Words by Sean Moeller, Illustration by Johnnie Cluney, Recording engineered by Mike Gentry
There are so many endearing qualities to Chicago's Mannequin Men that you're not necessarily sure where to start. We'll start where you usually start with another person - their looks. Now these fellas are ragged most of the time. They're the boys - upon first inspection, just eyeing them - that you wouldn't want your daughter to bring home prior to going out on a date with one of them. You'd be wrong of course and you'd be that protective father who stereotypically thinks he can spot a bad apple from a mile away. They look like they've been in a bar all night and not one of those clean and fresh-air bars like they've all turned into over the last five years, but one where the smoke rips out the door in thick waves anytime it's opened. The bourbon is part of what makes their skin look the color that it does, or at least that's the hunch. It's likely all wrong and we'll feel embarrassed later when we're set straight.
We'll be shamed into admitting that they are smart young lads who treat our daughter the way she deserves to be treated and that they make her happy. They also turned out to be the kinds of guys who are loyal friends. Sure, they may get out there on a bender or two, whooping it up with those old buddies on occasion, but it's all done in the name of fun and only mild mischief. They're the kinds of guys who have no vanity and they're known to stay up late at night AFTER the bar reading books of literature and paying for their sleeplessness the following day when they're at their day jobs.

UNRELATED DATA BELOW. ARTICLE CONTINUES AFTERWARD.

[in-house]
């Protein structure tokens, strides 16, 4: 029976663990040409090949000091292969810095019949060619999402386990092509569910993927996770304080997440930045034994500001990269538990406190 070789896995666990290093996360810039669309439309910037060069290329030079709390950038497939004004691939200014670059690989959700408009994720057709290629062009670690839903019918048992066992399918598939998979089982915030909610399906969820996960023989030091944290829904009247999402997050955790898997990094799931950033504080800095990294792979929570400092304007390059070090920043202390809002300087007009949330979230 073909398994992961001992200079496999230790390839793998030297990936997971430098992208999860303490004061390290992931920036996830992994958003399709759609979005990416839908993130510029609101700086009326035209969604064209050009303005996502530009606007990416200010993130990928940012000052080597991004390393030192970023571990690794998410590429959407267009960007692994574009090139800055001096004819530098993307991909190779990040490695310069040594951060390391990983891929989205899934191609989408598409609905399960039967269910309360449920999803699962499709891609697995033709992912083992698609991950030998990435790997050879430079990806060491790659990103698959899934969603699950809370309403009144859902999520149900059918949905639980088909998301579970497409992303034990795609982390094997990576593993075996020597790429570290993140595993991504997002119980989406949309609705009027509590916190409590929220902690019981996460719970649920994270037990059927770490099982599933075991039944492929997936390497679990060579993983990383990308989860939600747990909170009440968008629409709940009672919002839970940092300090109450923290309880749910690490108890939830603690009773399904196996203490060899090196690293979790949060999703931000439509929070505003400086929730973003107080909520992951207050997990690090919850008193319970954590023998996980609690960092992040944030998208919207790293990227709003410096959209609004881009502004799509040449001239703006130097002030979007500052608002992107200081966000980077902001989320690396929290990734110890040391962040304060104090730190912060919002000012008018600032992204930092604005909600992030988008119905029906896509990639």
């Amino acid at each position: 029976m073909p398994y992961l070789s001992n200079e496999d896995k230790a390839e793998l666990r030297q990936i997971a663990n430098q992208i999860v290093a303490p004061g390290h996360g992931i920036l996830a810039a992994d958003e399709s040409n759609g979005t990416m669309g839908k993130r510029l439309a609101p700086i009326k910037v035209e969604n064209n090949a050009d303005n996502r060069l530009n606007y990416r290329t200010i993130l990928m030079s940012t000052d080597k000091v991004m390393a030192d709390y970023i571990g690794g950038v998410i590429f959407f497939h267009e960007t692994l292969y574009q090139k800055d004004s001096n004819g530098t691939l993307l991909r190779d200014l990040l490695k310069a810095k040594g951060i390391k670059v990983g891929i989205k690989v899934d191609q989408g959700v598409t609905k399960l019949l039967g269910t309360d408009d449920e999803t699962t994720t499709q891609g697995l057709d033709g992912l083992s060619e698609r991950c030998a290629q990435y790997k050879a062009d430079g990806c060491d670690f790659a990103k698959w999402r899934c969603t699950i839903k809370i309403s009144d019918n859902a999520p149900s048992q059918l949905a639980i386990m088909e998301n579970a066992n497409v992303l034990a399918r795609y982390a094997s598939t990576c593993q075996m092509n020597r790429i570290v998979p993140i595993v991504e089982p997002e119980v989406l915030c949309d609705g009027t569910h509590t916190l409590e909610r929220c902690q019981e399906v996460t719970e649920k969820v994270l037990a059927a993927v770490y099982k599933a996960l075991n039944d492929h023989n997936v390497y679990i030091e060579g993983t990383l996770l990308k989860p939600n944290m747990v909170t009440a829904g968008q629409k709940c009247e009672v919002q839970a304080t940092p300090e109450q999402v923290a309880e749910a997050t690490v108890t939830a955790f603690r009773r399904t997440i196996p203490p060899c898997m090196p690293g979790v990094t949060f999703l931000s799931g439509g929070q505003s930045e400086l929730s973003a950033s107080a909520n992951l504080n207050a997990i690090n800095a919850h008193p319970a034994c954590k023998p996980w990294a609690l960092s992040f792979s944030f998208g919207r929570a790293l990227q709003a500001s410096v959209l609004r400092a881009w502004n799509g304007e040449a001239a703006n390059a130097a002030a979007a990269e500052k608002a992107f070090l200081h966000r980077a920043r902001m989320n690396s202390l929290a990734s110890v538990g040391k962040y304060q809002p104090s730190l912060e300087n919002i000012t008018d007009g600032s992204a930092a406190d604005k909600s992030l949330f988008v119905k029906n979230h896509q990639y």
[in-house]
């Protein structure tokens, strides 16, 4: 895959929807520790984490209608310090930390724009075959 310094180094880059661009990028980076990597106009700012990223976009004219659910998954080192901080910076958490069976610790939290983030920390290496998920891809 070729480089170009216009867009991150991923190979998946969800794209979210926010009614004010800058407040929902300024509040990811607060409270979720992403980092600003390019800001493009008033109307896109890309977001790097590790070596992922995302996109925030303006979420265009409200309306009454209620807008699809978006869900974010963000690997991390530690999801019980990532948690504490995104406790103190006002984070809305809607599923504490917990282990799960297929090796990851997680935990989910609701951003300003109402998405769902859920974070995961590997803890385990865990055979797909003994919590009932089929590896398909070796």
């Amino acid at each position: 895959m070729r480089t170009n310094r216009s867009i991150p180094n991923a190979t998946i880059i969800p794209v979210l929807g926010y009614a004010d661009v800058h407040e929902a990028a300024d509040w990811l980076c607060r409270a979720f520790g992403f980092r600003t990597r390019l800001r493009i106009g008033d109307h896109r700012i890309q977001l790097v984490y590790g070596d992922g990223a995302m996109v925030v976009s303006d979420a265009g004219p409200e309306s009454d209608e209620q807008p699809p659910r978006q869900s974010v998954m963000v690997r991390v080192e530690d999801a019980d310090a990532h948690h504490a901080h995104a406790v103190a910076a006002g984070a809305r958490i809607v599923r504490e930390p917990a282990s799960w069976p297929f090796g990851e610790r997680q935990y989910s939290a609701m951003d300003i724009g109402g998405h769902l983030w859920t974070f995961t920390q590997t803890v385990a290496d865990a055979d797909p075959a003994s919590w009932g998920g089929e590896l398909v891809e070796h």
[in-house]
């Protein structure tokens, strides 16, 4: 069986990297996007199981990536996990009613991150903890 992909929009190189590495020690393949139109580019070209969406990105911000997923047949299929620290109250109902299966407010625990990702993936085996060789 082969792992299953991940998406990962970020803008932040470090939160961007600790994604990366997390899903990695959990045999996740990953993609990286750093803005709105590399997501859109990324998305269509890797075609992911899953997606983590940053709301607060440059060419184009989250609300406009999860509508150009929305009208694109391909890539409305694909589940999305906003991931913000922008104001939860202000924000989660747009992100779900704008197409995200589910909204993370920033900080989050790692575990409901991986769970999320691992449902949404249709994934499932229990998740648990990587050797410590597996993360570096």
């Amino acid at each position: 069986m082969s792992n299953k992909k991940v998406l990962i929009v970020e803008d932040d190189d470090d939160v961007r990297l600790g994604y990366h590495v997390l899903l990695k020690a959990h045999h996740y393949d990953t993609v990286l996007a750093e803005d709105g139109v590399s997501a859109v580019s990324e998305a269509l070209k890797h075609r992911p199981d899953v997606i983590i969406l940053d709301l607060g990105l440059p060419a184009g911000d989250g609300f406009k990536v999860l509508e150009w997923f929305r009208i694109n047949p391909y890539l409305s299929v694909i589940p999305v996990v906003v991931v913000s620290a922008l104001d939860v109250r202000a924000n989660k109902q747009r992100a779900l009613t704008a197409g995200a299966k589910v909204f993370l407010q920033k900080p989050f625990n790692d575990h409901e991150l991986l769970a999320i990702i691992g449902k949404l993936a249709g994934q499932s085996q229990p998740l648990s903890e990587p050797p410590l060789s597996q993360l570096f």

The songs on the band's latest album - a self-titled affair - are brimming with killer garage rock melodies, but ones that travel into more refined, rather than gutter-y directions than on previous efforts. They're cleaner and more unabashed. Lead singer Kevin Richard has blossomed into a fetching singer and a writer who fully understands the power and capability of a good hook. He's winning more with the honey that he's putting out there and even songs, like the hard on their luck, but still out exploring America "Van," there's a feeling of rampant freedom and a sense that it's good to be alive, even if there are problems galore and there's no money padding anyone's account. They're the kinds of guys who don't fill their tanks up at gas stations, but put in $10 here and five dollars there, just to keep them moving across the land, from one place to the next. It's a charming way to get by, if you can handle it. And it's a great kind of life to get to write and sing about. The bumps and the body odor come right out of the speakers.
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